is a one-way freewheel
clutch used in a number of applications. It resembles a roller bearing with rollers shaped like a figure eight and cocked with a spring. When the unit rotates in one direction, the rollers stand up and bind because of oil friction, and when the unit is rotated in the opposite direction, the rollers slip or freewheel.
, when used as a verb, is a commonly used way of describing the way a tracked vehicle
moves, i.e. to sprag left or to sprag across a construction site. This use of sprag is in common use in the UK construction industry.
A sprag clutch is used in some automatic transmissions
as a method of allowing the transmission to smoothly change gears under load. Various models of general motors turbo-hydramatic
gearbox have used this system.
The process of changing up gears involves preparing for the change by releasing a clutch that prevents the transmission from turning faster than the gear that it is currently in and engaging the sprag such that it is freewheeling. The gearchange occurs by engaging the higher gear through the sprag to change from freewheeling to driving. Once the sprag has engaged drive in the higher gear, a clutch is engaged to place the transmission in that gear without the need for the sprag, which is then disengaged. By engaging and disengaging the various clutch packs within the transmission, one sprag can be used for all gearchanges.
This can also be used exclusively in first gear (transmission shift lever in D, but auto valve body or management selecting 1st) on some autos. that way it will automatically provide forward drive, but will _not_ provide any engine braking. This is done not so much to avoid engine braking per se, but rather to allow a low throttle opening 2-1 downshift as a car decelerates, to avoid a loud (and potentially abrupt) and unnerving jolt as a result of the downshift. On transmissions so equipped, manual selection of 1st gear typically engages an additional band that grips the same section as the one way clutch would engage, and thus allows for engine braking.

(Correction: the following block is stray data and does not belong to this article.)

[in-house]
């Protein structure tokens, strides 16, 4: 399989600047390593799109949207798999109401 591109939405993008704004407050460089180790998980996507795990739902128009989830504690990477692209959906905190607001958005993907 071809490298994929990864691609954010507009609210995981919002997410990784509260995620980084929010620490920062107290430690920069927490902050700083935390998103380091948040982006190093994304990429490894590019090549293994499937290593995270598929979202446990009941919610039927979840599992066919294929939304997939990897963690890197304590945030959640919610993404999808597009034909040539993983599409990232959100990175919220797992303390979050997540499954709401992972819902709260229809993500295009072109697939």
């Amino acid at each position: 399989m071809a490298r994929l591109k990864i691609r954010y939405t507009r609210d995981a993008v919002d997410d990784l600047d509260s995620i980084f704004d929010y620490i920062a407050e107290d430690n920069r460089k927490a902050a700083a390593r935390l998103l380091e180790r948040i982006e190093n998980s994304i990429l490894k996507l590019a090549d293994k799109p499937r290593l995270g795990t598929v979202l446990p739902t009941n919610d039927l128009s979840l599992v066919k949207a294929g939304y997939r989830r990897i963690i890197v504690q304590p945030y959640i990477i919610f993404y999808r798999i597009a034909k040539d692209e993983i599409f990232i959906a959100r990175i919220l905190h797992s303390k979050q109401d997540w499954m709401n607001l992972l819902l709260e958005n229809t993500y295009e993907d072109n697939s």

A sprag clutch is used in many helicopter
designs to transfer power from the engine to the main rotor. In the event of an engine failure, the sprag allows the main rotor to continue rotating so that the helicopter can enter autorotation
A sprag is used in the electric starter motors
of modern motorcycle
engines to replace the "bendix" common to auto starters.
Many modern sport and racing bikes use sprags in the primary drive between the engine and transmission. This prevents the rear wheel from losing traction during rapid downshifts when the engine speed is not matched to road speed. If a sprag is not present, much greater care is required when downshifting because losing rear wheel traction can cause dangerous highside
drives, a sprag clutch is used for indexing and anti-runback.
Overrunning occurs when two or more motors can be used to drive the same machine, including through the same shaft. A typical setup is as follows. The service drive, or prime mover, provides a combination of high speed and high power for normal operation. The secondary drive, or pony drive, can be run at low speed and low power, usually to position the conveyor for maintenance.
The overrunning clutch allows the secondary drive to remain stationary during normal high speed operation of the conveyor drive.
An indexing motion provides for accuracy in the drive system. A link is installed between the prime mover and one race of the sprag clutch. The reciprocating motion of the prime mover is converted to an indexing movement on the other race of the sprag clutch.
Backstopping prevents a loaded inclined conveyor from running back when the drive system is stopped. The outer race of the sprag clutch is fixed to the machine frame, usually via a torque arm. The inner race rotates freely in the forward direction of the conveyor drive. When the machine tries to run backward, the sprag clutch prevents this motion. In this application the sprag clutch is often called a "backstop" or "holdback".
Hoist Load Brake
Used as a secondary brake to prevent industrial hoists from catastrophically dropping their loads in the event of mechanical failure.
Sprag clutches may be oil
lubricated. Most sprag clutch manufacturers do not allow the use of lubricants containing extreme pressure additives.
- http://www.gmnbt.com/freewheel_technology.htm - diagrams and more information